Friday, February 24, 2012
The First Federal Bailout
In the summer of 1971 I was home in Glendale between my junior and senior years of college, working at my father’s plastics business in Burbank. Just down the road (literally less than a mile) from that business, history was being made in the form of America’s first corporate bailout.
Lockheed, the venerable aircraft firm, was in trouble, largely owing to its connection with the airplane engine division of Rolls Royce, which had just gone into receivership. Lenders were unwilling to lend further without a guarantee, and without capital, Lockheed would be unable to finish building its Tri-Star airplane, on which it had more or less bet the company.
President Richard M. Nixon, with the help of Treasury Secretary John Connally, drew up a loan guarantee proposal that would provide Lockheed with $250 million (about a billion and a quarter in today’s money) in loan guarantees. It was a controversial and hotly contested proposal.
There were strong arguments on both sides. Opponents screamed bailout. Sen. William Proxmire, Wisconsin Democrat, who gave monthly “Golden Fleece” awards for wasteful government spending, was a leading naysayer. Alan Greenspan, then a young economic adviser to the president, cautioned that if the government bailed out one company, where would it end.
On the other hand, there was a concern that if Lockheed failed, owing to problems with its British partner, America would lose a critical defense contractor, a key aviation firm, and about 60,000 jobs once the ripple effect was factored in. Right up to the time Congress voted, no one knew how it was going to go. Being so close to Lockheed’s main plant, we were all acutely aware of the fear and anxiety in the air, and it sometimes seemed as if Lockheed was all anyone was talking about that summer.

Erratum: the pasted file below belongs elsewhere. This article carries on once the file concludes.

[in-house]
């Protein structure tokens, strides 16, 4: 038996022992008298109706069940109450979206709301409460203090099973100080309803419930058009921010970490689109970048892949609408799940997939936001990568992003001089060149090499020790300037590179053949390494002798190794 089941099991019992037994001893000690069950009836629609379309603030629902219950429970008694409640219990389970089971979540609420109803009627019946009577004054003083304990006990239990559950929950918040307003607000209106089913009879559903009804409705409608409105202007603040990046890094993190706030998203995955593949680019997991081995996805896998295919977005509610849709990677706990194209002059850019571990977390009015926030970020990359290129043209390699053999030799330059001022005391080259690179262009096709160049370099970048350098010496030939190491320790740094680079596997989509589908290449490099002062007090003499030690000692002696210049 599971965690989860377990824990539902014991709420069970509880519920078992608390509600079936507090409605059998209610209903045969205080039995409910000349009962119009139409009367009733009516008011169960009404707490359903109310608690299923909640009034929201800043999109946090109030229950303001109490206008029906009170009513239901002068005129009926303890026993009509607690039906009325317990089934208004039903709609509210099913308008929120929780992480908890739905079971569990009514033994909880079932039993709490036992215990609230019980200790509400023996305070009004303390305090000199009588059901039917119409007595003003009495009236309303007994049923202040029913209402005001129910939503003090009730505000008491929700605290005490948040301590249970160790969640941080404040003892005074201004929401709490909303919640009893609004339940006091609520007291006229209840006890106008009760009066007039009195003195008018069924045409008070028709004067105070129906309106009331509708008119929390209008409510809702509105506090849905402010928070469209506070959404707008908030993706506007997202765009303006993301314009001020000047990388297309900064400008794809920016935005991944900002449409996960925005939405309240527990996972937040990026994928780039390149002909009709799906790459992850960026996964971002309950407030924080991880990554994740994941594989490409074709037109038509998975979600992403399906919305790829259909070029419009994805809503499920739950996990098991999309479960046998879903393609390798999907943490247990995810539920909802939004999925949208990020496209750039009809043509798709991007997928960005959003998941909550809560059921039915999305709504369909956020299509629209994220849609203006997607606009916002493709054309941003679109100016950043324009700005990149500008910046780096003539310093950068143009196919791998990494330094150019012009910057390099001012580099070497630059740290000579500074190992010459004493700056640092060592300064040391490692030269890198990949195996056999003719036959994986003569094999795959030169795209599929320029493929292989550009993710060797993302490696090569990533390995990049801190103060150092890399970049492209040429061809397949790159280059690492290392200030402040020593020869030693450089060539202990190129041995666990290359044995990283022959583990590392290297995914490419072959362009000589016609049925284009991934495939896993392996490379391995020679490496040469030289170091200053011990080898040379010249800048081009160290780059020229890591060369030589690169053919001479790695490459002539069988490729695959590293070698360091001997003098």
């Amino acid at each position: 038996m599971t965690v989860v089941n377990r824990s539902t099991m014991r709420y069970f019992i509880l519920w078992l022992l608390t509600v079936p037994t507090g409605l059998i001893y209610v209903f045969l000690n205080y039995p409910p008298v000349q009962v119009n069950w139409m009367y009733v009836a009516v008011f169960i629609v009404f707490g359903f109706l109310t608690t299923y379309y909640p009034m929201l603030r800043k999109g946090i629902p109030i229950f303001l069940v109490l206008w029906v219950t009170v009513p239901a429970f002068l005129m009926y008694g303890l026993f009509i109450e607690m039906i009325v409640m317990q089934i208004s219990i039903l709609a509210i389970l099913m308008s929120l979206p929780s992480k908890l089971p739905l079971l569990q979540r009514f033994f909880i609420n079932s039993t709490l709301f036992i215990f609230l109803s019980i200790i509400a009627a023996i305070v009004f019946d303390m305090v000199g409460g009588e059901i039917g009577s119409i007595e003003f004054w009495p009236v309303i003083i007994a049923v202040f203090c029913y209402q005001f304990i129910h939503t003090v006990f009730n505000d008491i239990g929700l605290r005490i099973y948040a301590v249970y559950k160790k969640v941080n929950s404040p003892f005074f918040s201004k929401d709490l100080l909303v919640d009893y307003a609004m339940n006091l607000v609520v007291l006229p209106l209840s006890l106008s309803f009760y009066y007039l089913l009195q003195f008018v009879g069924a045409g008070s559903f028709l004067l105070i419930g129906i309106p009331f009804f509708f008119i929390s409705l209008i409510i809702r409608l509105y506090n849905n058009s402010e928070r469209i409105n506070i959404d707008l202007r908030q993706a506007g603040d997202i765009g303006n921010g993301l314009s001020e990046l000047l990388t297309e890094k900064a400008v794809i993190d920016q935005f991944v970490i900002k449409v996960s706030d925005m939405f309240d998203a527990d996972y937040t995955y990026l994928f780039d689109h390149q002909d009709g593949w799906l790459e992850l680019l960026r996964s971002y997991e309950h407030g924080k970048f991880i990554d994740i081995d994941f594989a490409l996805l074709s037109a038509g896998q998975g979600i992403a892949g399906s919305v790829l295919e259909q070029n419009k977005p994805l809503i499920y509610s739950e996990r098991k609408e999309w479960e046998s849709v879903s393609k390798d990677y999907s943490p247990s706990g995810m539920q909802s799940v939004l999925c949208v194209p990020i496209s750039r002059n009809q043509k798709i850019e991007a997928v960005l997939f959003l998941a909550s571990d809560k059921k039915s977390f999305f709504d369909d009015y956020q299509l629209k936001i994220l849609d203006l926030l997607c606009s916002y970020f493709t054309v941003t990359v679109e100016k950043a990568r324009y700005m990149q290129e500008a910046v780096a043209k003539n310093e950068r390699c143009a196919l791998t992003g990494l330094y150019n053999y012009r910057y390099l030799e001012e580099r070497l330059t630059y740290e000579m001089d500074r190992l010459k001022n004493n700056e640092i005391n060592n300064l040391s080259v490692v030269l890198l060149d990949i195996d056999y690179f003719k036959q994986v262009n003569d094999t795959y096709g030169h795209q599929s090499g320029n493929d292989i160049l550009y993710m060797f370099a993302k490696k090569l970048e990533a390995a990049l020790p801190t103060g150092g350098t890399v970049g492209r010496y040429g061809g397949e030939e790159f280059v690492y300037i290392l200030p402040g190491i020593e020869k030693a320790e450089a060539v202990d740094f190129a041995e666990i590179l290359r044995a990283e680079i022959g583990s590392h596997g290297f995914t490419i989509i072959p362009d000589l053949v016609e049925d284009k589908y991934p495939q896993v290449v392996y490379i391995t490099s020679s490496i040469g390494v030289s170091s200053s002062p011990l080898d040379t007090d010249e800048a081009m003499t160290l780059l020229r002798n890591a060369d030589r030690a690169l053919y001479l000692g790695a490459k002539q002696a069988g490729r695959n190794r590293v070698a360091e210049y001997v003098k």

Being in college, I of course knew everything, and had a strong position on the matter. Like Proxmire, I was against it, figuring that the government shouldn’t be bailing out large companies that had messed up. As a matter of abstract philosophy, it was an absolutely tenable position.
My father, a dyed-in-the-wool Republican who believed in Free Enterprise and distrusted the federal government, was for the Lockheed loan guarantee. On the eve of World War II, he had worked as a night watchman at Lockheed and had a soft spot for the company, but his main concern was jobs. He didn’t see how you could throw 60,000 people out of work if there was a way to avoid it.
In the end, Lockheed got the money by the narrowest of margins. The vote in the Senate was 49-48, and in the House of Representatives 192-189. There were divisions in both parties. Republican Congressman H. Allen Smith, whose district encompassed the Lockheed plant, voted no, based on solid conservative principles. After doing so he decided not to seek re-election in his solidly conservative district in 1972, “retiring” from Congress at the age of 63.
Forty years later, it’s a bit easier to see the picture. Greenspan was right about other bailouts following, but Lockheed and its jobs survived for another quarter century before the company merged with Martin Marietta. I’m now at about the age my father was at the time, and I’ve come around to his point of view. In the abstract, the government shouldn’t be bailing out large companies, and there are limits to when it can and should. But the people who get hurt aren’t abstractions, and it’s far from a sure thing that the free market will step up and replace the failed firms with minimal pain and disruption. Some times the philosophically weaker position becomes the lesser of evils.